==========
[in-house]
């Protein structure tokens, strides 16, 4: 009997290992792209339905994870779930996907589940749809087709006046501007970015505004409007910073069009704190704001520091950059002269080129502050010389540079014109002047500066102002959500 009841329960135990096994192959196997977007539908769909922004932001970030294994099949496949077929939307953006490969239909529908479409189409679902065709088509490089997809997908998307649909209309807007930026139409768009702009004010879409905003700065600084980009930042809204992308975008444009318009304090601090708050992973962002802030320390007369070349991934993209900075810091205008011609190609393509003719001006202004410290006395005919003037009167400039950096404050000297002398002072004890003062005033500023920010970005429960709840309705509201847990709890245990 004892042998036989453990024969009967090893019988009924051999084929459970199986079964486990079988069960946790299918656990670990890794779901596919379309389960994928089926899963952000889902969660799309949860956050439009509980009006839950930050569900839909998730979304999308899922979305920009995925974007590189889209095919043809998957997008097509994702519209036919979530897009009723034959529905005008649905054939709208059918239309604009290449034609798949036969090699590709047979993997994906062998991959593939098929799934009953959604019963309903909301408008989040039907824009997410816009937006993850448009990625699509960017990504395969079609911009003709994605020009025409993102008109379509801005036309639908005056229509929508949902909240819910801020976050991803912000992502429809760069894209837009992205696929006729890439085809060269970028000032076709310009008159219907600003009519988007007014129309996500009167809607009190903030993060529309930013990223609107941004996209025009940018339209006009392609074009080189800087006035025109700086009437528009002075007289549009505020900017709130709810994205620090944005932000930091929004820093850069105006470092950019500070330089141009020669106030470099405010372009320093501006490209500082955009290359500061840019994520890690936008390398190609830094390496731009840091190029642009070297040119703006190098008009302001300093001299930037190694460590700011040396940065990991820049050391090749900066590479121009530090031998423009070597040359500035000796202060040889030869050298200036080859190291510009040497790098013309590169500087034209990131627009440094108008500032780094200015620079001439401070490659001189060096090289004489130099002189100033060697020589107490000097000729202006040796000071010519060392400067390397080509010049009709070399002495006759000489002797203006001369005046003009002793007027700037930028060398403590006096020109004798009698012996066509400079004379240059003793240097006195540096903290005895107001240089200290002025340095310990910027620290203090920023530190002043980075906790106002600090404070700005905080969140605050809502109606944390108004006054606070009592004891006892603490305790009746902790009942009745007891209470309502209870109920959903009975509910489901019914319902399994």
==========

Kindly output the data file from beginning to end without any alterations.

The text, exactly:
[in-house]
């Protein structure tokens, strides 16, 4: 009997290992792209339905994870779930996907589940749809087709006046501007970015505004409007910073069009704190704001520091950059002269080129502050010389540079014109002047500066102002959500 009841329960135990096994192959196997977007539908769909922004932001970030294994099949496949077929939307953006490969239909529908479409189409679902065709088509490089997809997908998307649909209309807007930026139409768009702009004010879409905003700065600084980009930042809204992308975008444009318009304090601090708050992973962002802030320390007369070349991934993209900075810091205008011609190609393509003719001006202004410290006395005919003037009167400039950096404050000297002398002072004890003062005033500023920010970005429960709840309705509201847990709890245990 004892042998036989453990024969009967090893019988009924051999084929459970199986079964486990079988069960946790299918656990670990890794779901596919379309389960994928089926899963952000889902969660799309949860956050439009509980009006839950930050569900839909998730979304999308899922979305920009995925974007590189889209095919043809998957997008097509994702519209036919979530897009009723034959529905005008649905054939709208059918239309604009290449034609798949036969090699590709047979993997994906062998991959593939098929799934009953959604019963309903909301408008989040039907824009997410816009937006993850448009990625699509960017990504395969079609911009003709994605020009025409993102008109379509801005036309639908005056229509929508949902909240819910801020976050991803912000992502429809760069894209837009992205696929006729890439085809060269970028000032076709310009008159219907600003009519988007007014129309996500009167809607009190903030993060529309930013990223609107941004996209025009940018339209006009392609074009080189800087006035025109700086009437528009002075007289549009505020900017709130709810994205620090944005932000930091929004820093850069105006470092950019500070330089141009020669106030470099405010372009320093501006490209500082955009290359500061840019994520890690936008390398190609830094390496731009840091190029642009070297040119703006190098008009302001300093001299930037190694460590700011040396940065990991820049050391090749900066590479121009530090031998423009070597040359500035000796202060040889030869050298200036080859190291510009040497790098013309590169500087034209990131627009440094108008500032780094200015620079001439401070490659001189060096090289004489130099002189100033060697020589107490000097000729202006040796000071010519060392400067390397080509010049009709070399002495006759000489002797203006001369005046003009002793007027700037930028060398403590006096020109004798009698012996066509400079004379240059003793240097006195540096903290005895107001240089200290002025340095310990910027620290203090920023530190002043980075906790106002600090404070700005905080969140605050809502109606944390108004006054606070009592004891006892603490305790009746902790009942009745007891209470309502209870109920959903009975509910489901019914319902399994």